Drupal 7 code freeze almost upon us
After some 82 weeks of development beginning in February 2008, no one should be caught by surprise that we are near a code freeze for a release of Drupal 7, the next and best release of Drupal yet. In fact, the Drupal 7 code freeze was originally announced to be on September 1st.
However, as we all know, some of the best patches always happen at the last minute, and there are always last-minute patches that must happen. As part of my State of Drupal presentation at DrupalCon Paris today, I talked about the Drupal 7 code freeze. Since not all of us can be at Paris (and for those that aren't there, we miss you!), I wanted to share the relevant slides (PDF, 85 KB) in this blog post.
Important to know is that I extended the code freeze to Monday, September 7th. At this point all patches are still "acceptable". After the end of DrupalCon Paris, Angela "webchick" Byron and I will review everything that is marked "ready to be committed" and commit all those patches that are really ready.
After this one week extension, we enter a phase we're calling "code slush", to be time-boxed at a strict five weeks. In this period, most patches are allowed, except those that implement new features or functionality — with some very important exceptions. Up to ten carefully selected exceptions for new functionality (see slides for details), patches that implement important and necessary API changes for existing functionality, and patches that improve usability, accessibility, documentation, and performance will still be accepted. As such, it is important that you start upgrading your contributed modules as soon as possible — you never know what API issues you might run into and we only have a limited window to address those. After October 15, we will become a lot more strict and focus on the final polish.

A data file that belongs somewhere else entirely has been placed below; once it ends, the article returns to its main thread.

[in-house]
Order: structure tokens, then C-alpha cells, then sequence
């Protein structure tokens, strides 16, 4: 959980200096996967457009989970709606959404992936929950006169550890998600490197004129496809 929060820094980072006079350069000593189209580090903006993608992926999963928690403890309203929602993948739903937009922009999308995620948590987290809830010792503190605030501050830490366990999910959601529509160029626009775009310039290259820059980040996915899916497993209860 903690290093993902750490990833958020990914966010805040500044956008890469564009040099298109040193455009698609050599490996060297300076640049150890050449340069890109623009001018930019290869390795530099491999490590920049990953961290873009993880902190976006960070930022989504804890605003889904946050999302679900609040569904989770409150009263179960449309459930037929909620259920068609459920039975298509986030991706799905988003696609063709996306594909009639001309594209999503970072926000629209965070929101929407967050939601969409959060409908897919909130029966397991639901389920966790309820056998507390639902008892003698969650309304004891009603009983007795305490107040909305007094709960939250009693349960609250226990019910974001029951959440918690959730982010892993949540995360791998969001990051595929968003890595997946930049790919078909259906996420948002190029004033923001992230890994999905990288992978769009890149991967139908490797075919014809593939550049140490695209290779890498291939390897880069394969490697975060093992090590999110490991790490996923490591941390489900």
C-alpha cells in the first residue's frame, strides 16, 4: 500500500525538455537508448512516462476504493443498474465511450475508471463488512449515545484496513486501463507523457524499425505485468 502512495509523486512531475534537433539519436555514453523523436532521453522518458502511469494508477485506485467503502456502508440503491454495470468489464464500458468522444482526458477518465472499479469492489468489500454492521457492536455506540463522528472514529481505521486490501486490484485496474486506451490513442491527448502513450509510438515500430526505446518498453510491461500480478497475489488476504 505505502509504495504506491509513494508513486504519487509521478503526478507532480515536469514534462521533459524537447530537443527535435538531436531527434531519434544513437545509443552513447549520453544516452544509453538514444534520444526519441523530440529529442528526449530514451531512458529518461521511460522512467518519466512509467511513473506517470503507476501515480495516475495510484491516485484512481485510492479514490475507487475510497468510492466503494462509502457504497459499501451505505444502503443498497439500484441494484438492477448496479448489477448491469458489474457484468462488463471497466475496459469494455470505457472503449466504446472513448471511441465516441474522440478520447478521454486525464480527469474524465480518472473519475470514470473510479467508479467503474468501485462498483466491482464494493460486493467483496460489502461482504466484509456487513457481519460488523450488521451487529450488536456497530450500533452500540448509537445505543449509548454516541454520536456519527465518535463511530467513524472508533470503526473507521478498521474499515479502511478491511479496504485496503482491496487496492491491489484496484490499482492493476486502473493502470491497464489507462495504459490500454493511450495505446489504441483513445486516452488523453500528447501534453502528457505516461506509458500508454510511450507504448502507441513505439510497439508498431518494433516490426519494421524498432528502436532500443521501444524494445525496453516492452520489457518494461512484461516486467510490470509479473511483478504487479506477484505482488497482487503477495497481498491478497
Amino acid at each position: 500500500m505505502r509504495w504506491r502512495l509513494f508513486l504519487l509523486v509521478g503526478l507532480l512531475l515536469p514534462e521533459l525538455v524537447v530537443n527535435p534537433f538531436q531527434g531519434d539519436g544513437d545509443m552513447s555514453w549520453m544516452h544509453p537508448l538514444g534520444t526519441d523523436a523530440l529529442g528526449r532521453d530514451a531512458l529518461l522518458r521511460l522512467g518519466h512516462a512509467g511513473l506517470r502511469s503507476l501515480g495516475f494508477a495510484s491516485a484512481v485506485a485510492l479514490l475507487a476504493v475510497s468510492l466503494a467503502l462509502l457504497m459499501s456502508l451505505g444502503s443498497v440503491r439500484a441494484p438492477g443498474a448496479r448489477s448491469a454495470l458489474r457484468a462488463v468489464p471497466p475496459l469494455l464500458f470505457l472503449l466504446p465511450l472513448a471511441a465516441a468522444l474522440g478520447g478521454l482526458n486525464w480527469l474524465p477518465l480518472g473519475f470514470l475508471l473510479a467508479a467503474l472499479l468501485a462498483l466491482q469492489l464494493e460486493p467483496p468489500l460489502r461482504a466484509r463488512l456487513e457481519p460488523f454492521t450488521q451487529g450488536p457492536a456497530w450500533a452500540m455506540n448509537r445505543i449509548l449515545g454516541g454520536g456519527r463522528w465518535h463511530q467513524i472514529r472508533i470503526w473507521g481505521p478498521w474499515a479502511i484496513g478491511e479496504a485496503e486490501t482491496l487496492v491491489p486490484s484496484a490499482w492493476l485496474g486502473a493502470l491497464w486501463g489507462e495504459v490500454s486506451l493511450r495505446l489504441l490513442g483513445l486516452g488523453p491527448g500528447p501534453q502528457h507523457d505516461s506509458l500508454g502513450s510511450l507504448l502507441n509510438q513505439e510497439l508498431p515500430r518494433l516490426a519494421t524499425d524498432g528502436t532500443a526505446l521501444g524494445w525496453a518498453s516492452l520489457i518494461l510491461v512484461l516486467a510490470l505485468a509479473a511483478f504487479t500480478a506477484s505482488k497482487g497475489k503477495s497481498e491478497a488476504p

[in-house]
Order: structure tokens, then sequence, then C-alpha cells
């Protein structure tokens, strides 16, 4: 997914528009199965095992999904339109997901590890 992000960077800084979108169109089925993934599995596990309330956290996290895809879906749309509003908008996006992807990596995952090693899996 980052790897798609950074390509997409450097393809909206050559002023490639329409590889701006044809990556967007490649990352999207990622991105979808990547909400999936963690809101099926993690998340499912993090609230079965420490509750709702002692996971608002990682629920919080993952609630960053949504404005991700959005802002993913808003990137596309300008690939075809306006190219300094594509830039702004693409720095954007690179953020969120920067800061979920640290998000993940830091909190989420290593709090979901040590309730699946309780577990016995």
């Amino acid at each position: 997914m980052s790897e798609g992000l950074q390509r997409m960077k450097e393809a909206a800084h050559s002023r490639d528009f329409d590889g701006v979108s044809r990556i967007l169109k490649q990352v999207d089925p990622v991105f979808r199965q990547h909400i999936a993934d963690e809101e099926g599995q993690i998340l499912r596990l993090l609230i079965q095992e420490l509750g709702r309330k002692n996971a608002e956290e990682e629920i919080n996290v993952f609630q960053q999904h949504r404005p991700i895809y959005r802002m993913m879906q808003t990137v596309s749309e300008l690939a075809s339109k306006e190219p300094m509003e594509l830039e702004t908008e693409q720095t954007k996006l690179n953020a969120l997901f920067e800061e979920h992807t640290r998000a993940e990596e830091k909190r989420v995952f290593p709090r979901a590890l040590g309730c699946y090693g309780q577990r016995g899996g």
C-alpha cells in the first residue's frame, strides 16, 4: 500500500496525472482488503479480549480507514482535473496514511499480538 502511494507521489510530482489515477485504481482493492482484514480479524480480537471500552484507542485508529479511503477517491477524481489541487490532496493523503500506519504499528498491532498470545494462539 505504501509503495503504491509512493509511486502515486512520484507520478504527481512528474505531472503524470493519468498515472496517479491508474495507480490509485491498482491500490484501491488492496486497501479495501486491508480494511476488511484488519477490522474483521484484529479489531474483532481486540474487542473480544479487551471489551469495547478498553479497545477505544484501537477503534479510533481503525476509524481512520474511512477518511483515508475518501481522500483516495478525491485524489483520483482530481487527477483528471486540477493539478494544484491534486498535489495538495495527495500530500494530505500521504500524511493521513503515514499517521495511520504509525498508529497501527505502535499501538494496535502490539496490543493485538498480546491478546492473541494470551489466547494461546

As always, Drupal 7 will be ready when it's ready, but not before. We expect — and hope — that our huge investment in SimpleTest tests and our automated testing platform, though, will make this the easiest transition from development to release yet. We'll see!
— Dries Buytaert
Dries Buytaert is an Open Source advocate and technology executive. More than 10,000 people are subscribed to his blog. Sign up to have new posts emailed to you or subscribe using RSS. Write to Dries Buytaert at firstname.lastname@example.org.